December 2, 2021

New church in Cortland aims to train Christian leaders

Sarah Bullock/staff reporter

The Rev. Nathan Moshkowski stands inside Vision Church at 46 Greenbush St. in Cortland. Moshkowski is renovating the church and plans to hold the first services Jan. 16.

The Rev. Nathan Moshkowski hopes people find God, who they are and a direction for their lives after services begin in January at his Vision Church in Cortland.

“Identity is huge. Especially right now,” Moshkowski said Thursday in the 46 Greenbush St. church he is renovating. “There’s a lot of people who don’t know who they are or what to do with their lives and are just doing the best they can.”

Moshkowski, the assistant pastor of Groton Assembly of God for 10 years, said the process of creating the Vision Church started more than a decade ago with a dream in which Moshkowski bought a building for $1.

“I do believe God speaks in dreams. The Bible says so,” Moshkowski said. “So I decided to write it down and keep it.”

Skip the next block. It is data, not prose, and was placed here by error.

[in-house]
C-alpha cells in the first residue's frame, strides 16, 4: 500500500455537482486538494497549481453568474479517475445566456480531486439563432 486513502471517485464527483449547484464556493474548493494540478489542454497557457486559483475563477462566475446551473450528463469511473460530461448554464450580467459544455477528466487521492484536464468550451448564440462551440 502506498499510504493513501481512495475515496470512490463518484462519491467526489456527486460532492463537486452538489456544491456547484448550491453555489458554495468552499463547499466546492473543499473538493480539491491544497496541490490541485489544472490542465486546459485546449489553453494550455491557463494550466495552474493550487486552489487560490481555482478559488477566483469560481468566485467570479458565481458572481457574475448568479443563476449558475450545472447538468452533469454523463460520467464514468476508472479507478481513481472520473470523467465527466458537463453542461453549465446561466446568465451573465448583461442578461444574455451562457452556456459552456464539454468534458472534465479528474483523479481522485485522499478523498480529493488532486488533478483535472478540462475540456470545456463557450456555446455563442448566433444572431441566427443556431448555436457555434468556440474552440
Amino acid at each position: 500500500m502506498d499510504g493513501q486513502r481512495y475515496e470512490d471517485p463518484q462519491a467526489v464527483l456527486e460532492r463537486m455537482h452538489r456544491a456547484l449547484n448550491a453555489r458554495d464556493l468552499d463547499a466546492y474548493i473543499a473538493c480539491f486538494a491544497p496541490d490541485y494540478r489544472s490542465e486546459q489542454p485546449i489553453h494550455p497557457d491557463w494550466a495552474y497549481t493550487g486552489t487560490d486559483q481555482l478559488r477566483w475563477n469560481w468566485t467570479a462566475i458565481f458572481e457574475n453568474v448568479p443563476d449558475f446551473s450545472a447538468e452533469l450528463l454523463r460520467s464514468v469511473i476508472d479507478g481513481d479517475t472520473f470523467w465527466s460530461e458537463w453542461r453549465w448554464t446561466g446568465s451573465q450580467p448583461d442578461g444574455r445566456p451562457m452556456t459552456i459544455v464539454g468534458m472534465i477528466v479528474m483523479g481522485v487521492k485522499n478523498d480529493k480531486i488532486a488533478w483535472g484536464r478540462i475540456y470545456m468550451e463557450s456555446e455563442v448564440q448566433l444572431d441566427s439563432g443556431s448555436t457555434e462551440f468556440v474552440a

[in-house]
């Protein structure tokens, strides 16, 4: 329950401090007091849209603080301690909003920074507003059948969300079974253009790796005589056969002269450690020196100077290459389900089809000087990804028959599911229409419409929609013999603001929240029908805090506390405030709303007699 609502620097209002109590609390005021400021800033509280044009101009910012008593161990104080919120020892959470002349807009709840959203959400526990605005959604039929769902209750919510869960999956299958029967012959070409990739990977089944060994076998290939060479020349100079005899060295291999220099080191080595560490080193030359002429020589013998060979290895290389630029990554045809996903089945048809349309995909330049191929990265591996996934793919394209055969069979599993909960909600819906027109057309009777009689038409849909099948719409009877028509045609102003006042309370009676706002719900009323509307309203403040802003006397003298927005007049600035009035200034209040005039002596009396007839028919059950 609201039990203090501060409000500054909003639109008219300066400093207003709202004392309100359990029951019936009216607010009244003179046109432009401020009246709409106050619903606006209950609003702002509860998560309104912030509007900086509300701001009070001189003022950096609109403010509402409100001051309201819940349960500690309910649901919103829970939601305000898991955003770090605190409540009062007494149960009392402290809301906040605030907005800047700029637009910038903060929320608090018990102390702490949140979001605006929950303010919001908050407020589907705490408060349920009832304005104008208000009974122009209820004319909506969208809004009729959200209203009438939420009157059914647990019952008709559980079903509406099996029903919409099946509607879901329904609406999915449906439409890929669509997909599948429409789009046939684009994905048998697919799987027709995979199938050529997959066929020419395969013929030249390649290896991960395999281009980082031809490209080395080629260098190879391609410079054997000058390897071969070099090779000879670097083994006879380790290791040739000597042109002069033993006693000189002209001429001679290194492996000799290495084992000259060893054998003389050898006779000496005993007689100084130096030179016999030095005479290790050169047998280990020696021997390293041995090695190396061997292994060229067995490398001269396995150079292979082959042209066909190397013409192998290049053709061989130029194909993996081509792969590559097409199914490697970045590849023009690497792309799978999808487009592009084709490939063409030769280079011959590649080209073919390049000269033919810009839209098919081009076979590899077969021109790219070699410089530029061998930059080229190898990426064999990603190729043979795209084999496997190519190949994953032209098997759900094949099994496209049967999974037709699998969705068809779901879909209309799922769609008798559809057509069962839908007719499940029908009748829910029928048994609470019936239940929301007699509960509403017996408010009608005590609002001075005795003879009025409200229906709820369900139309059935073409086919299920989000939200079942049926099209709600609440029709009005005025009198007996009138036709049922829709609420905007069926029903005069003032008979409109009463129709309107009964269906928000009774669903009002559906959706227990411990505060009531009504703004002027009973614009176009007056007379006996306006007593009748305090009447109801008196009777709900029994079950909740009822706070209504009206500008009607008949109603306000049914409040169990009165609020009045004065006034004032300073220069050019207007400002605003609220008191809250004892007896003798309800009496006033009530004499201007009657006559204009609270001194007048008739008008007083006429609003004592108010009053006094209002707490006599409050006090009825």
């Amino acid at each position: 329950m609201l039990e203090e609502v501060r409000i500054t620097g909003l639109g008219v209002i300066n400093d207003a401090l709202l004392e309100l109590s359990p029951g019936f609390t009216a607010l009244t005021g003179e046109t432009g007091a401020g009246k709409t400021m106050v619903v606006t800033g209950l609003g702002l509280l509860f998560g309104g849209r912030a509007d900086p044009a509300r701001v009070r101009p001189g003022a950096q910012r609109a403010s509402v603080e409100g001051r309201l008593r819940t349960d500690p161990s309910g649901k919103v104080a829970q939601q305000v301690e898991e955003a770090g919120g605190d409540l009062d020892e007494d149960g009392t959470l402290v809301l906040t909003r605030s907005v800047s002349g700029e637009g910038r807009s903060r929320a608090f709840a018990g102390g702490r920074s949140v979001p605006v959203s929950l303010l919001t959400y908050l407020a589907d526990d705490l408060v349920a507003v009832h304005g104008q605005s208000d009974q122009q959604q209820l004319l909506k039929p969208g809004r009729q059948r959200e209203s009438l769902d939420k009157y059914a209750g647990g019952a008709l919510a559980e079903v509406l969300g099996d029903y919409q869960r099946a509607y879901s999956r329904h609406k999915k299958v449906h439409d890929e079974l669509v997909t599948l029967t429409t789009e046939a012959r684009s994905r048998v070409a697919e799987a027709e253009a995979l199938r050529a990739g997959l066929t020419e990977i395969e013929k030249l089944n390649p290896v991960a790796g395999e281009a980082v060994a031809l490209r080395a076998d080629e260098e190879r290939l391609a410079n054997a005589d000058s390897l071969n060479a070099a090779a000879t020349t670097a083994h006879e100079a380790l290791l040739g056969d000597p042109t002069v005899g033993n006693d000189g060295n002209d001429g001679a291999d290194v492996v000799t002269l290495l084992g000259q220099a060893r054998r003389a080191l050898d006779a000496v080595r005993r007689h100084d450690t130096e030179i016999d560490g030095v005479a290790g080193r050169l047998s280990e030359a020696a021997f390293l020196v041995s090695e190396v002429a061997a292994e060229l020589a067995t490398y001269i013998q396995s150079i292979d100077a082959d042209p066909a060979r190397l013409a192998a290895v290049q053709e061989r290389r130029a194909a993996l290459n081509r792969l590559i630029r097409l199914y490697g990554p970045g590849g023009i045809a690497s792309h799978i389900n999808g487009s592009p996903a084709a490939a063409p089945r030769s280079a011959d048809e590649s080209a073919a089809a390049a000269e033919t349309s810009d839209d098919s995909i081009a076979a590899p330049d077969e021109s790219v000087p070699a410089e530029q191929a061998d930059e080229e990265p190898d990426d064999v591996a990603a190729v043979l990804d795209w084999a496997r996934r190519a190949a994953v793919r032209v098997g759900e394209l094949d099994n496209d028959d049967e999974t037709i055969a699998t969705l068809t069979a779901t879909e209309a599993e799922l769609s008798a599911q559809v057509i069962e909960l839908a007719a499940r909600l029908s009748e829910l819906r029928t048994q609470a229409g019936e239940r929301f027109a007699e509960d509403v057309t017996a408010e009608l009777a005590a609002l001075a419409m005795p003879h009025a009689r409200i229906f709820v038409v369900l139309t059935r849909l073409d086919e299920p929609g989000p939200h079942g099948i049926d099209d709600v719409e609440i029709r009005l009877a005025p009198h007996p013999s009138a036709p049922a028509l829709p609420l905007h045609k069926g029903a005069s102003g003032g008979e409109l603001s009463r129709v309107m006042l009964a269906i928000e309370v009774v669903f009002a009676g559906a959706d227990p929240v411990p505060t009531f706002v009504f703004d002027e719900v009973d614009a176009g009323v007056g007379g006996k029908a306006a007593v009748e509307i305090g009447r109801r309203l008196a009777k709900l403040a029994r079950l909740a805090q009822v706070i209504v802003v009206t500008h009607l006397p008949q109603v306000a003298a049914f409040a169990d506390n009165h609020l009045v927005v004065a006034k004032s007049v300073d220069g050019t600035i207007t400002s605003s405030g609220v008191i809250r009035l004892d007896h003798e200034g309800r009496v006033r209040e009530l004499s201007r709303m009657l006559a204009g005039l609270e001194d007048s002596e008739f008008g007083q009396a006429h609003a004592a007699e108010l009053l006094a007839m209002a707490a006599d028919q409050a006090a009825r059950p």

The dream came to fruition when the building on Greenbush Street was purchased in March with a dollar found in the building’s mailbox, Moshkowski said.

Since then, congregants have met monthly for an evening song service in the building, he said. Renovations are being funded by donations and are not yet complete.

Vision Church, affiliated with the Assembly of God denomination, will focus on eternal life through belief in Christ and doing good works, according to the church’s website.

“We believe that everyone is called to good works, which God has prepared beforehand for us to walk in,” according to the Vision Church’s belief statement. “Doing these works requires a personal relationship with Jesus.”

Moshkowski hopes to train Christians to serve as pastors, musicians and teachers in other places through Vision Church.

“It’s kind of a combination between a church, an apprenticeship and a school,” he said. “It’s not just to gather. We really want people to grow in understanding who they are.”

Churches opening in a community is generally good for its members, said the Rev. Laurel Harte-Westover, executive director of the Cortland County Council of Churches and the Cortland Interfaith Community.

“It’s always a good opportunity for people to find and express their spirituality,” Harte-Westover said. Houses of worship are generally welcoming to new congregations joining their ranks. “We try to band together.”

The first Vision Church services are 9:30 and 11 a.m. Jan. 16.